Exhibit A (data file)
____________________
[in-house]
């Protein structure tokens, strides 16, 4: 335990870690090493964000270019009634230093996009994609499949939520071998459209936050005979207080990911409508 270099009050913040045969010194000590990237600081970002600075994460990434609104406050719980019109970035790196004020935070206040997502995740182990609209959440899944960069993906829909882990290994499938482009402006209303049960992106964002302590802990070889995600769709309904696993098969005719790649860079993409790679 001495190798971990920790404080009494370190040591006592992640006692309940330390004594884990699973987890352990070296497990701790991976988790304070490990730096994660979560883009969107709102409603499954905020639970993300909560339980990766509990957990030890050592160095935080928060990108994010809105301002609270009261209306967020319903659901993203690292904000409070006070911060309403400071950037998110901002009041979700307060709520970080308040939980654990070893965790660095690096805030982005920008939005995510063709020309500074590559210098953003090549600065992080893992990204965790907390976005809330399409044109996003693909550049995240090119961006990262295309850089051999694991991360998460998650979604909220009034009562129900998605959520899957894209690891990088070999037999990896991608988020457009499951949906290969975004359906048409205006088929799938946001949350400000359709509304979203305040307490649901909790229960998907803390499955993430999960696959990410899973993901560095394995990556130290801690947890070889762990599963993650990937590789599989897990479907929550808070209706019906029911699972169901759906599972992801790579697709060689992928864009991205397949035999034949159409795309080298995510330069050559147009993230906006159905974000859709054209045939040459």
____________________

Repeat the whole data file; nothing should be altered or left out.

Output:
[in-house]
């Protein structure tokens, strides 16, 4: 335990870690090493964000270019009634230093996009994609499949939520071998459209936050005979207080990911409508 270099009050913040045969010194000590990237600081970002600075994460990434609104406050719980019109970035790196004020935070206040997502995740182990609209959440899944960069993906829909882990290994499938482009402006209303049960992106964002302590802990070889995600769709309904696993098969005719790649860079993409790679 001495190798971990920790404080009494370190040591006592992640006692309940330390004594884990699973987890352990070296497990701790991976988790304070490990730096994660979560883009969107709102409603499954905020639970993300909560339980990766509990957990030890050592160095935080928060990108994010809105301002609270009261209306967020319903659901993203690292904000409070006070911060309403400071950037998110901002009041979700307060709520970080308040939980654990070893965790660095690096805030982005920008939005995510063709020309500074590559210098953003090549600065992080893992990204965790907390976005809330399409044109996003693909550049995240090119961006990262295309850089051999694991991360998460998650979604909220009034009562129900998605959520899957894209690891990088070999037999990896991608988020457009499951949906290969975004359906048409205006088929799938946001949350400000359709509304979203305040307490649901909790229960998907803390499955993430999960696959990410899973993901560095394995990556130290801690947890070889762990599963993650990937590789599989897990479907929550808070209706019906029911699972169901759906599972992801790579697709060689992928864009991205397949035999034949159409795309080298995510330069050559147009993230906006159905974000859709054209045939040459």